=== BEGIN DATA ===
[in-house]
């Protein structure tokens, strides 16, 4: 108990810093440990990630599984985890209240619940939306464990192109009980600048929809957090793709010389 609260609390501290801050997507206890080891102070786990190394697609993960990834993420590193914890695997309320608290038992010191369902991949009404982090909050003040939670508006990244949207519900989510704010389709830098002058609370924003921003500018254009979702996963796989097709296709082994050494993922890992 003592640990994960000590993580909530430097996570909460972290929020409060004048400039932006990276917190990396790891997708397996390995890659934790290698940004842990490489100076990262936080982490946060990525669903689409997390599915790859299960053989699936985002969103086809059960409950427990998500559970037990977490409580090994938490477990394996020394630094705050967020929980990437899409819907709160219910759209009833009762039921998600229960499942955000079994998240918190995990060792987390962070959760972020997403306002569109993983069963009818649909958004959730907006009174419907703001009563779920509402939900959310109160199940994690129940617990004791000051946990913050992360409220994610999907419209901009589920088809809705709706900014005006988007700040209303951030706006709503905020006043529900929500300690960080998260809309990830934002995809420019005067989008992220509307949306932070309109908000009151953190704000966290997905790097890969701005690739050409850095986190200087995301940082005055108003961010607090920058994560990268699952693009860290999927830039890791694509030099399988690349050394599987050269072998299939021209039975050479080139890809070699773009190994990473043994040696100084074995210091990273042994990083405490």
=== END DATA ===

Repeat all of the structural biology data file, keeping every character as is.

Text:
[in-house]
């Protein structure tokens, strides 16, 4: 108990810093440990990630599984985890209240619940939306464990192109009980600048929809957090793709010389 609260609390501290801050997507206890080891102070786990190394697609993960990834993420590193914890695997309320608290038992010191369902991949009404982090909050003040939670508006990244949207519900989510704010389709830098002058609370924003921003500018254009979702996963796989097709296709082994050494993922890992 003592640990994960000590993580909530430097996570909460972290929020409060004048400039932006990276917190990396790891997708397996390995890659934790290698940004842990490489100076990262936080982490946060990525669903689409997390599915790859299960053989699936985002969103086809059960409950427990998500559970037990977490409580090994938490477990394996020394630094705050967020929980990437899409819907709160219910759209009833009762039921998600229960499942955000079994998240918190995990060792987390962070959760972020997403306002569109993983069963009818649909958004959730907006009174419907703001009563779920509402939900959310109160199940994690129940617990004791000051946990913050992360409220994610999907419209901009589920088809809705709706900014005006988007700040209303951030706006709503905020006043529900929500300690960080998260809309990830934002995809420019005067989008992220509307949306932070309109908000009151953190704000966290997905790097890969701005690739050409850095986190200087995301940082005055108003961010607090920058994560990268699952693009860290999927830039890791694509030099399988690349050394599987050269072998299939021209039975050479080139890809070699773009190994990473043994040696100084074995210091990273042994990083405490």